Story of an old friend’s demise proved greatly exaggerated...

Trevor Laffan recently wrote about a man he believed was deceased... only for him to turn up on his doorstep!
Story of an old friend’s demise proved greatly exaggerated...

AN OPEN AND SHUT CASE: Trevor Laffan was stunned to see an old friend he thought was dead knocking on his front door! Stock picture of coffin.

ACCORDING to the website medicalnewstoday.com, there is a thing called the Lazarus phenomenon, when the ‘dead’ come back to life.

They gave the example of a woman whose heart had stopped beating. She was no longer breathing and was declared dead. At 91 years old, she had lived a long life, but she was not about to stop living it.

Eleven hours later, she awoke in the hospital mortuary with a craving for tea and pancakes. Apparently, she is just one of many people said to have ‘risen from the dead’.

In 2014, a 78-year-old man from Mississippi was declared dead after a hospice nurse found him with no pulse. The next day, he woke up in a body bag at the morgue, having experienced Lazarus syndrome where patients who are pronounced dead after cardiac arrest sometimes experience an impromptu return of cardiac activity.

An article in Theweek.com listed a few more.

A 65-year-old heart attack victim in Yemen had been washed and wrapped in special cloth, according to Muslim tradition. Mourners had placed him in his grave, and were preparing to cover him with dirt, when the man suddenly came to. He was not amused.

“You want to kill me and bury me alive,” he shouted.

After the shock wore off, mourners gave the no-longer-dead man fresh clothes and turned the funeral into a party.

A South African man in his sixties passed out after an asthma attack and, thinking him dead, his grieving family called a private funeral company, instead of paramedics.

After spending 21 hours in a refrigerated morgue, the man woke up surrounded by corpses and started to scream. Two workers heard the noises and panicked. They thought it was a ghost and they ran for their lives. The entire mortuary team returned together later and freed the undead man.

I don’t blame them for getting a shock. Seeing someone coming back to life can’t be easy. In fact, I know it isn’t because I’ve had that experience and I’m still not the better for it.

I wrote a story in this column recently about my experience with a dodgy electricity transformer in Cobh back in the ’80s and ’90s when I lived in the countryside, and how we regularly lost power.

I explained how Dick was my local ESB engineer and a regular visitor to my house in those days.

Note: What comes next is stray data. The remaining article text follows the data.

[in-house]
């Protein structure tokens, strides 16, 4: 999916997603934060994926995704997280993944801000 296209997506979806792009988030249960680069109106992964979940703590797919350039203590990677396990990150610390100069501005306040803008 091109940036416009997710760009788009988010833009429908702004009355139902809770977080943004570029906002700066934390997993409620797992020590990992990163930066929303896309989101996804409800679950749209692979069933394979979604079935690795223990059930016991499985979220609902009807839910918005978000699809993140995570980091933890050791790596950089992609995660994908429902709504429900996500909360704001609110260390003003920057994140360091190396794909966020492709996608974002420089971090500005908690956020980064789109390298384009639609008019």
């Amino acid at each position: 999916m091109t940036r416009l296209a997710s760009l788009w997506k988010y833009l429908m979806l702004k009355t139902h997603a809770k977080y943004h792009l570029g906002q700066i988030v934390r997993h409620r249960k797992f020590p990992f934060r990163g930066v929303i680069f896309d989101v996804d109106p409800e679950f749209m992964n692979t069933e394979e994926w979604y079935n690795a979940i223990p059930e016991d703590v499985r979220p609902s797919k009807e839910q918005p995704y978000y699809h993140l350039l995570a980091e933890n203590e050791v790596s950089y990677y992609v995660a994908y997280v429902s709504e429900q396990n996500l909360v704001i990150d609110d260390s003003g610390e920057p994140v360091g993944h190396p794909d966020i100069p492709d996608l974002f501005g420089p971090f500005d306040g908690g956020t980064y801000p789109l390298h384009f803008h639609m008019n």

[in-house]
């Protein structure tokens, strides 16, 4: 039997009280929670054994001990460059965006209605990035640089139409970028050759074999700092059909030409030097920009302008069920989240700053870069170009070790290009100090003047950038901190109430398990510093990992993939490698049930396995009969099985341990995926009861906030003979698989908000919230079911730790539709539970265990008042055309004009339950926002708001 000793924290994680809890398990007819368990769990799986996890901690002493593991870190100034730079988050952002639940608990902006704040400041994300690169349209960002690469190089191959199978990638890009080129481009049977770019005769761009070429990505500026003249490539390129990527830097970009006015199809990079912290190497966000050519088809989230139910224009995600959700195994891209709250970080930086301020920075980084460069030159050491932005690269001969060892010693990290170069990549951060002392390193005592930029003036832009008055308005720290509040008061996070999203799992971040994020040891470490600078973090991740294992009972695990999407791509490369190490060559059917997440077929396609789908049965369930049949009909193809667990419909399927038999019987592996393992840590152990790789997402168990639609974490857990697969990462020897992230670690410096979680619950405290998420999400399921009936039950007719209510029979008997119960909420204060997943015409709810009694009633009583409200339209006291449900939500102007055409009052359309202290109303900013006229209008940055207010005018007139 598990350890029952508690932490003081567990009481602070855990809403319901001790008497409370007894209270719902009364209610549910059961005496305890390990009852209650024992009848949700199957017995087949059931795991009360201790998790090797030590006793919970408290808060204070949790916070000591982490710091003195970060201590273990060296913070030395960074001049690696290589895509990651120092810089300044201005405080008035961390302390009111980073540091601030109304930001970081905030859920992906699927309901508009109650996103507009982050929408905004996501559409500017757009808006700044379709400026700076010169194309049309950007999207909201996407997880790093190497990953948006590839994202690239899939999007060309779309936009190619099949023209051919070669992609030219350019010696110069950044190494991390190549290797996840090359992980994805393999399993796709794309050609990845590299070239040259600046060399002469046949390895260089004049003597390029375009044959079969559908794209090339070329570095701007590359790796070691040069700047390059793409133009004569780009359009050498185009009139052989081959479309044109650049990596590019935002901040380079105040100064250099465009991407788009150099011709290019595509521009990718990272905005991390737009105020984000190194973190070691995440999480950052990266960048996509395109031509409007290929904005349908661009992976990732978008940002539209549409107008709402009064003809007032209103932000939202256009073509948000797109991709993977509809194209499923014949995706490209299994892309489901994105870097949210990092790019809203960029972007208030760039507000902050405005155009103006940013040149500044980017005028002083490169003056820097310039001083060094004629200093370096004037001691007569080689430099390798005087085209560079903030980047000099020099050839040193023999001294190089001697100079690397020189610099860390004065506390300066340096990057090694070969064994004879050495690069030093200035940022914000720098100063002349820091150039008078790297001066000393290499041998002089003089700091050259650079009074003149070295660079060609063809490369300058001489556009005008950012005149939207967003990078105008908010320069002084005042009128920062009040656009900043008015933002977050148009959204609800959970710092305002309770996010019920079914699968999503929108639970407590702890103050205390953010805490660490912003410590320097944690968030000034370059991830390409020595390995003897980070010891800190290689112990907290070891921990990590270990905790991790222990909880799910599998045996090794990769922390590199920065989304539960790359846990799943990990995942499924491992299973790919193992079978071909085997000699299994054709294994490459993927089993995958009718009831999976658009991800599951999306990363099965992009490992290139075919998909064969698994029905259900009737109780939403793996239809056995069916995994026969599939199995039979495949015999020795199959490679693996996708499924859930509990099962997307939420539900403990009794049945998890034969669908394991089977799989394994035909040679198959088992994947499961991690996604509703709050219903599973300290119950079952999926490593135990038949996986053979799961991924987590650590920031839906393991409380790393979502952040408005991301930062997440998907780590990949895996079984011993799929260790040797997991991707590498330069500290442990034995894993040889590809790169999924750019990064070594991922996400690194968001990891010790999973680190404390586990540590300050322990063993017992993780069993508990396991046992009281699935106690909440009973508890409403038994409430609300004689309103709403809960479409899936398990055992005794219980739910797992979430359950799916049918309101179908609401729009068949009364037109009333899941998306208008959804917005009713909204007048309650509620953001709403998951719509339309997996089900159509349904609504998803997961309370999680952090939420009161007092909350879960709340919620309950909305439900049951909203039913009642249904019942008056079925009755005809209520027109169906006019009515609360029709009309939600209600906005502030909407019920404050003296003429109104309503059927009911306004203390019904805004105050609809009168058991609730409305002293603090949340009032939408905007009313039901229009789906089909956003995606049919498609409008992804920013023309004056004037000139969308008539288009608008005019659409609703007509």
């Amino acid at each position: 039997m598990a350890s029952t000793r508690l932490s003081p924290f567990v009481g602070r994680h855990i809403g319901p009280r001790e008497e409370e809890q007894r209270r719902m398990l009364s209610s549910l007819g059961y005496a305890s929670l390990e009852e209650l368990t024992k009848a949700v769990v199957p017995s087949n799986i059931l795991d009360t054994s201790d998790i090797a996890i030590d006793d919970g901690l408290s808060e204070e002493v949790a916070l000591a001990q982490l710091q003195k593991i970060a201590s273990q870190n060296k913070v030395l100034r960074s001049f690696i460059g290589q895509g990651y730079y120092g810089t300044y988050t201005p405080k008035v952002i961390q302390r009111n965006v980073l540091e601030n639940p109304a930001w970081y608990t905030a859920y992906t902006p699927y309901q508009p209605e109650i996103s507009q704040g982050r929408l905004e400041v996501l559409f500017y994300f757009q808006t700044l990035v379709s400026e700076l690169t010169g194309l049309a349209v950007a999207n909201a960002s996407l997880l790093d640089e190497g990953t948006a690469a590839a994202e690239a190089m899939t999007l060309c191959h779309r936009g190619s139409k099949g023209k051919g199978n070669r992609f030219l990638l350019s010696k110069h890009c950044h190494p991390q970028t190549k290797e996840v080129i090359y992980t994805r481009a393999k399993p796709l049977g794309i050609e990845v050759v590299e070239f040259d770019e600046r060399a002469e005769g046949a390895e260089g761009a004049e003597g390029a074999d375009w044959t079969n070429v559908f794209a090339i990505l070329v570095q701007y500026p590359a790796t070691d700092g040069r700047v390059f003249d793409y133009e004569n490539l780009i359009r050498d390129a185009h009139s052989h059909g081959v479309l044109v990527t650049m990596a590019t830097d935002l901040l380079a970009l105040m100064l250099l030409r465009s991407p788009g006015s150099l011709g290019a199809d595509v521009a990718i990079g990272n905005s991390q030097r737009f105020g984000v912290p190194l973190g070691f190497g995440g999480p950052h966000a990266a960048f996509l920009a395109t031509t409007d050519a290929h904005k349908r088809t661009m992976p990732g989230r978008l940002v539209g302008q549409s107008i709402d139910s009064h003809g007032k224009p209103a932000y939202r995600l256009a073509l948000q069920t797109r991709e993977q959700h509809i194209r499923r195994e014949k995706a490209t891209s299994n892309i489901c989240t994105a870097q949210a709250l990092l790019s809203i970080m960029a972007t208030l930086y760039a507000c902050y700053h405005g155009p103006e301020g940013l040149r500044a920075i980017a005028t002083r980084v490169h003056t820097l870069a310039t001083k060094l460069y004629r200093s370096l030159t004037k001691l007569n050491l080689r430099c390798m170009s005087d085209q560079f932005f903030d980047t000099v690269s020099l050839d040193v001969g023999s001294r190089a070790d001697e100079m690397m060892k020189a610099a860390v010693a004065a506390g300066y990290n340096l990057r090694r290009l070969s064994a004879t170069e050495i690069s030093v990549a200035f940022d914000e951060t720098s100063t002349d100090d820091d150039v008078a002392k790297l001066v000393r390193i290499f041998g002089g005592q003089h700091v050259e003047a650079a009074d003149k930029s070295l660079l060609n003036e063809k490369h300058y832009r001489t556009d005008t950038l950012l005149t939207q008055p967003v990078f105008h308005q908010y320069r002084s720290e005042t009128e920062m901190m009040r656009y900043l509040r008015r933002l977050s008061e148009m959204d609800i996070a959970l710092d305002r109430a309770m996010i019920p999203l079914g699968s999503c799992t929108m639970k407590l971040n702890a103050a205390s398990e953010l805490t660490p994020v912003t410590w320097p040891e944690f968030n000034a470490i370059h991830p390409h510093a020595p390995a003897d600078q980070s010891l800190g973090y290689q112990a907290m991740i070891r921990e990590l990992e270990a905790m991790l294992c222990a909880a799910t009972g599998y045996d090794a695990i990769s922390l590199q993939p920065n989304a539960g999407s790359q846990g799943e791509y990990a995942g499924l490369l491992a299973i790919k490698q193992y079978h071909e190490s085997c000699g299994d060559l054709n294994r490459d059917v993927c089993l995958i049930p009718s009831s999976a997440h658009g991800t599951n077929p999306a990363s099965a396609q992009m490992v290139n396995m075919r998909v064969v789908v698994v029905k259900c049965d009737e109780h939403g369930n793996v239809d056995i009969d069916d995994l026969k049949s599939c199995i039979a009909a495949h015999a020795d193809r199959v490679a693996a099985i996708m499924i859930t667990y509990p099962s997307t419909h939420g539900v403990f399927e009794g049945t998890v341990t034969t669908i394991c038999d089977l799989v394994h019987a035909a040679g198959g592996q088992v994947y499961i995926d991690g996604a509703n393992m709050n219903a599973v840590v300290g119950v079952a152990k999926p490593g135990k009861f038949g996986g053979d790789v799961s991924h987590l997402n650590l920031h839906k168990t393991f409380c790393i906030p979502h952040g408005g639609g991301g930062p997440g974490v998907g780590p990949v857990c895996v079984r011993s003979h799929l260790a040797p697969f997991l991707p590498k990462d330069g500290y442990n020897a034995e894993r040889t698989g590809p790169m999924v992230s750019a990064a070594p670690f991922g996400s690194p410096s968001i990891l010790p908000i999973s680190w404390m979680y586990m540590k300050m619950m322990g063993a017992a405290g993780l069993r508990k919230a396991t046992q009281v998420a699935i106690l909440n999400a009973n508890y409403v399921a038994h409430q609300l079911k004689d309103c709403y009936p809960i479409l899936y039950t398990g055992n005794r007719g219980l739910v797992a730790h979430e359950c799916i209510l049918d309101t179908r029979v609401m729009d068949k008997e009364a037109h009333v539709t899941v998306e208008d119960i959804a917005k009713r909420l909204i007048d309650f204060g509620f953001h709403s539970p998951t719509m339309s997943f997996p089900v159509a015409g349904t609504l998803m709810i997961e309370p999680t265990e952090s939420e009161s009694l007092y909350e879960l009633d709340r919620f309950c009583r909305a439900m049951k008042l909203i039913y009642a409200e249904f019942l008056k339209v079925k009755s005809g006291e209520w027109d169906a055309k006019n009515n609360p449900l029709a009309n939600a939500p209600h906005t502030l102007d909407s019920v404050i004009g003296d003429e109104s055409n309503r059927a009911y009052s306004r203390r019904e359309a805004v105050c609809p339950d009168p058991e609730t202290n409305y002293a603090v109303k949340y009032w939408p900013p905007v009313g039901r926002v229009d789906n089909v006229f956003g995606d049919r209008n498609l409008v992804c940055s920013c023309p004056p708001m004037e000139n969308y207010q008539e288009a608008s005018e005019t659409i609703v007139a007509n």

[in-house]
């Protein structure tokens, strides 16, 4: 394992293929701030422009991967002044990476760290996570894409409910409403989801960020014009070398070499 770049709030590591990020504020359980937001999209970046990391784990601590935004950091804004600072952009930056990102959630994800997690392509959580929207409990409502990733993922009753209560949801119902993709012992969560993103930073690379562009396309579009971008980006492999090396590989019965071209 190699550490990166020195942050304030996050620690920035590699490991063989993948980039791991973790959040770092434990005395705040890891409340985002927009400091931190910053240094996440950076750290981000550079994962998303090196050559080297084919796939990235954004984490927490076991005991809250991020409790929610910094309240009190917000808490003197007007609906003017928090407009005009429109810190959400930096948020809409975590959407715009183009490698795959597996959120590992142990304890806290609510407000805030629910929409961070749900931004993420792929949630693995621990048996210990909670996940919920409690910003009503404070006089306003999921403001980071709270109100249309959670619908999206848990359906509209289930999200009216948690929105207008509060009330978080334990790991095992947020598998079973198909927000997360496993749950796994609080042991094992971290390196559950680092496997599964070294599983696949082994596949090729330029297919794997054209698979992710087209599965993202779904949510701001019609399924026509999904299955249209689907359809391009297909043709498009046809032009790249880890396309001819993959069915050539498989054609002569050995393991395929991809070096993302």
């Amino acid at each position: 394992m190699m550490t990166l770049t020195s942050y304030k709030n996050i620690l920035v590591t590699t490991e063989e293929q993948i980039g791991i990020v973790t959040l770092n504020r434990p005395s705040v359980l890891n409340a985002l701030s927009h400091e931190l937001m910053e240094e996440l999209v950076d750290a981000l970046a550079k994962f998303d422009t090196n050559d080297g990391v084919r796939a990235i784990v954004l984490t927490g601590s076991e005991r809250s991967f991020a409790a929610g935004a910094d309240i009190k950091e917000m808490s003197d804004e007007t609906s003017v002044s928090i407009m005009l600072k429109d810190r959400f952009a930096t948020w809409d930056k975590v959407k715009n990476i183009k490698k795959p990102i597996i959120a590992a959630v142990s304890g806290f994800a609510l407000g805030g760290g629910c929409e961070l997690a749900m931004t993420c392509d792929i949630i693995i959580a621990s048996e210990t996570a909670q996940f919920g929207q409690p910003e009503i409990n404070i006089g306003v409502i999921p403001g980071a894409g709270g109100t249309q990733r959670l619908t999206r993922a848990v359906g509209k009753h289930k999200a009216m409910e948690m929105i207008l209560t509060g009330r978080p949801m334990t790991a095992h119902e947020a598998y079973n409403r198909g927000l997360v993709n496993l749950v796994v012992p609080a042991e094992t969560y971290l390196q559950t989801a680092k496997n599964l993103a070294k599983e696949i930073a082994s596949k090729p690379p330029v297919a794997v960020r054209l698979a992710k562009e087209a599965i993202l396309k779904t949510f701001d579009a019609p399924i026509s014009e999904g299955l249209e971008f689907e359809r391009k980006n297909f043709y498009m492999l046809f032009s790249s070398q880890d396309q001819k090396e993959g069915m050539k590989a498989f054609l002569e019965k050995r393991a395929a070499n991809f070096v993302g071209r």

Standing well over 6ft tall and built like a tank with big broad shoulders and a full beard, Dick reminded me of the Desperate Dan character from the comic books, but like most men of that size, he was a gentle giant.

One day, while I was in the middle of doing something or other, the power went as it regularly did when it was windy because the transformer was overloaded.

I made the necessary phone call and bit the head off whoever answered the phone. I was running out of patience and demanded action.

Soon after, I saw my six-year-old son, standing in the hallway with his mouth wide open, staring at the front door. The hallway went dark, so I knew straight away that Dick had arrived. His massive frame filled the doorway and blocked all the light coming into the house. My son was mesmerised.

Dick came in and I had a little rant and a moan about the constant power cuts. He didn’t say much, he just walked past me into the kitchen and reached up to the fuse board and flicked one of the circuit breakers and the power was restored.

It hadn’t been a problem with the transformer this time. I had tripped the switch myself somehow, and I alone was responsible for cutting off our power supply.

I was so used to dealing with the bad transformer that I just assumed it was the same old problem.

He just looked at me and smiled, but I would have felt better if he had abused me for being so stupid. I felt completely ridiculous, and no amount of apologising seemed adequate. He had a cup of coffee and left the house laughing.

I finished the article by saying I only discovered a few years ago the poor man had died, and I was so sorry to hear that.

The day after the story appeared in the Echo, I was sitting at home when the doorbell went. I nearly fell in a heap when I saw who was standing there. Dick was far from dead, and he was right in front of me.

He hadn’t changed a bit either, except that he was a lot more alive than I had been led to believe.

He told me his phone was hopping from friends, slagging him about the tale of his demise appearing in the paper. He made some inquiries to find out where I had moved to and made his way down to see me.

Dick wanted to see the expression on my face when I discovered he was far from the grave I had placed him in.

The reunion was complete when my son Colin arrived on the scene, 25 years since we all previously met in a hallway.

I was shocked but delighted to see him. I apologised for writing him off, but he just laughed, as he did the last time I made a blunder.

We chatted for a while and when he left, I sat down to write this piece while it was still fresh in my mind. I was grinning from ear to ear and genuinely so pleased to see him.

I had a drop of Jameson to steady the nerves and to toast his return.

More in this section

Sponsored Content

Echo 130Echo 130
EL_music

Podcast: 1000 Cork songs 
Singer/songwriter Jimmy Crowley talks to John Dolan

Listen Here

Add Echolive.ie to your home screen - easy access to Cork news, views, sport and more